1. Oil Prices

Are commodities, in general, reliable as a barometer of inflationary expectations? A number of studies conclude that commodity prices can be used as a leading indicator of inflation although some of the characteristics of an “optimal” leading indicator are not met.

Above all it’s the flexible nature of commodity prices that make them ideal candidates to be labeled as inflation-leading indicators. Commodity prices are set in competitive auction markets and are faster than overall prices in reacting to economy-wide demand shocks. As an example, a change in monetary policy or a change in the supply of important commodities would tend to raise commodity prices before other prices begin to rise.

But financial markets also move on expectations, that is before facts become reality. In this context, the relationship between the price of oil and inflation is often perceived when the oil price is expected to rise. This is called “backwardation”, when futures prices are higher than spot prices. Backwardation can suggest a pent-up demand for oil, which may put upward pressure on CPI readings, lifting inflation expectations down the line.

In practice though, the opposite may also happen if people continue to use the same amount of oil as before, they will simply allocate more money to oil and less money for other goods and services, which is not more than altering the composition of spending. This of course implies that the average price of other goods or money per unit of goods (and services) remains unchanged or must come down, and so the CPI. For this reason central banks stress the need to look through transitory factors like an oil-led spike in inflation, and wait for more substantial evidence of sustained wage price inflation before pulling the trigger based on expectations.

There are other scenarios which can be misleading: oil prices can also rise to compensate a falling U.S. dollar. A weak dollar, in the eyes of oil producers, carries the consequence of falling purchasing power as the weak currency erodes the value of their dollar-denominated oil receipts. This rise in the commodity, in turn, is expected to result in inflationary pressures.

2. International Gold Prices

It is also well-known that members of central banks monitor the price of gold carefully and consider it a good estimate of inflationary expectations. Not few financial observers are convinced that central banks may intervene from time to time in the gold price.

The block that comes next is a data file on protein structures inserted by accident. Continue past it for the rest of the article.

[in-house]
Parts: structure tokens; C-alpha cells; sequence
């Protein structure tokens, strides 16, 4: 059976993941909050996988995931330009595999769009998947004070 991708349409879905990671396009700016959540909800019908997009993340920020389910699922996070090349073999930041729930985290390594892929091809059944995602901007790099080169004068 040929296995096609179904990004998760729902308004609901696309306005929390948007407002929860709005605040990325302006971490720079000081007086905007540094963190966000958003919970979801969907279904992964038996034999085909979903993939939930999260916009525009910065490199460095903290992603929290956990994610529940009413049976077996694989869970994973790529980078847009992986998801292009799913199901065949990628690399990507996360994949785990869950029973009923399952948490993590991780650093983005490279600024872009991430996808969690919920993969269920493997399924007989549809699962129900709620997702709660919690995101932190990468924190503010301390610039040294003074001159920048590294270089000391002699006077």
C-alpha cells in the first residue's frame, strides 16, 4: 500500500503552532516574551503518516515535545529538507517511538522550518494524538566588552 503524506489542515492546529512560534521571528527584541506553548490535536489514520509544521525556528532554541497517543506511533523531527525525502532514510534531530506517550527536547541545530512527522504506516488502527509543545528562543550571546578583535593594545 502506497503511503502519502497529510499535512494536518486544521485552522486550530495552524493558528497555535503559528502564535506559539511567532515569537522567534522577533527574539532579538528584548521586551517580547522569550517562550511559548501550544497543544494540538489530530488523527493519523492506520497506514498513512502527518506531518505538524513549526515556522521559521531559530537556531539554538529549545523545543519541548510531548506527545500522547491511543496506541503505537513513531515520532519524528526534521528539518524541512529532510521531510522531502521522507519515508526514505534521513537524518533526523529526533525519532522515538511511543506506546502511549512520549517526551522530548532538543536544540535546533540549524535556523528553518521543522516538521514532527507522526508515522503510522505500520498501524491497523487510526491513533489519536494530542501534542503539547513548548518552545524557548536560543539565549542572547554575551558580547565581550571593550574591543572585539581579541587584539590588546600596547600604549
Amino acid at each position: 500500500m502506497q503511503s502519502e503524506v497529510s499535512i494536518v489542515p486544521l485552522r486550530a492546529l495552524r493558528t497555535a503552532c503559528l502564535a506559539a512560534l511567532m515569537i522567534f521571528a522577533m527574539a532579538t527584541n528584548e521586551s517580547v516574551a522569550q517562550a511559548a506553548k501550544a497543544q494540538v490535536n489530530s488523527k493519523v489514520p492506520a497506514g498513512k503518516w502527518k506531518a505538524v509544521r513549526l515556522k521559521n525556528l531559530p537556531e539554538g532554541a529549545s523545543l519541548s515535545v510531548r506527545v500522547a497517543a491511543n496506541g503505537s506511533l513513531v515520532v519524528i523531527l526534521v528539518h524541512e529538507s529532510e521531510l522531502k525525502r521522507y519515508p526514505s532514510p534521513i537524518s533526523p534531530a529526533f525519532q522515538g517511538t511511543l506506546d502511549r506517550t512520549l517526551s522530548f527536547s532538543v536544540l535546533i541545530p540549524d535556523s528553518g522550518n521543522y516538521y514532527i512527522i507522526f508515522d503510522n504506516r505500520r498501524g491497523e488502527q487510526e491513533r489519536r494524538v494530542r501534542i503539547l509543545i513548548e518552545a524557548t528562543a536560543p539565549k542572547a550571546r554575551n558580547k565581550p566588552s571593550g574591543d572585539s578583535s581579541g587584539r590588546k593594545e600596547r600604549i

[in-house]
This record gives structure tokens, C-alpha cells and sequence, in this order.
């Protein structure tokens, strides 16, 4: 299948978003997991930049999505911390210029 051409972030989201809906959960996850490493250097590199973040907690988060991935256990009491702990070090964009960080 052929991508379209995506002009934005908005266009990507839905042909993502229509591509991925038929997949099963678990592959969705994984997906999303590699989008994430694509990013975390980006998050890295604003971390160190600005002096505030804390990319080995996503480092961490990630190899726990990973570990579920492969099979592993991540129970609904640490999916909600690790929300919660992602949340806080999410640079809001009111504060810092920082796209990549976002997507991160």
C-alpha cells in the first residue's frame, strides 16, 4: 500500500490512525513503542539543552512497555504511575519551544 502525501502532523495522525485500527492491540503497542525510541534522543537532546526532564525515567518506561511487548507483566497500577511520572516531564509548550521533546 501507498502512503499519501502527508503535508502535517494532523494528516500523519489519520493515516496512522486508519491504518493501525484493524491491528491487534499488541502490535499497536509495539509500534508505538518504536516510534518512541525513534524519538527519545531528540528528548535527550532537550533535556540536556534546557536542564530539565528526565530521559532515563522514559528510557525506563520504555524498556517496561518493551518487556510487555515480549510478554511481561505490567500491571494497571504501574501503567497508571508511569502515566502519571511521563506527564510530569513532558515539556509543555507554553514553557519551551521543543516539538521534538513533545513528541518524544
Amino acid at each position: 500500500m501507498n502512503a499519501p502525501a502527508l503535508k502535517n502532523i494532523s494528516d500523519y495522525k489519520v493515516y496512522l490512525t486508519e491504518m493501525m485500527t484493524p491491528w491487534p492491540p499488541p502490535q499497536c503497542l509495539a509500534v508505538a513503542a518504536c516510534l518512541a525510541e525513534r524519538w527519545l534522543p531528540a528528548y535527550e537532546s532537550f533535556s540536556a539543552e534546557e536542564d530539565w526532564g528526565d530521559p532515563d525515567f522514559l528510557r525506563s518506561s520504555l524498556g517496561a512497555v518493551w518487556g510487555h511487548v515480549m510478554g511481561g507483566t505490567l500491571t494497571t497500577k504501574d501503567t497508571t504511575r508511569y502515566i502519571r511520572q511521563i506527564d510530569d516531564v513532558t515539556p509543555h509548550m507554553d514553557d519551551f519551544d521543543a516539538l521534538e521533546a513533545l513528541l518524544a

Analogous to the cause-effect relationship between oil and inflation, a rising gold price increases inflationary expectations, and a falling gold price may imply deflation and recession. But gold is not really an inflation hedge per se. If it was true, the price of gold would have not felt from $850 in 1980 to $250 in 2000 with inflation every step of the way. Rather, gold seems to perform well in specific instances, the primary ones being a loss of faith in central banks and their monetary policies, or when political and economic instability is sensed.


Although many real case studies reject the hypothesis that there is a reliable long-run relationship between the level of gold prices and the level of inflation, there is a way to measure changes in the price of gold that anticipate other inflationary signs. This consists of denominating gold prices in a broad index of major-country currencies. Generally, when commodity prices are rising, the U.S. dollar is falling, a reason why foreign currencies usually rise along with commodity markets. But when a commodity rises in all currencies, it means that a real inflow of capital is pushing that commodity higher. As a result, higher asset-inflation can be expected.

Summarizing: gold has to rise in all currencies, and not only against the U.S. dollar in which it is quoted, to imply it is acting as an hedge against inflation or loss of trust in monetary or political authorities.

The below chart shows how the recent high in the gold price in USD (grey mountain) is not confirmed by all currencies. Despite warning of a possible false breakout in the price of gold, the chart does not contain an inflationary narrative.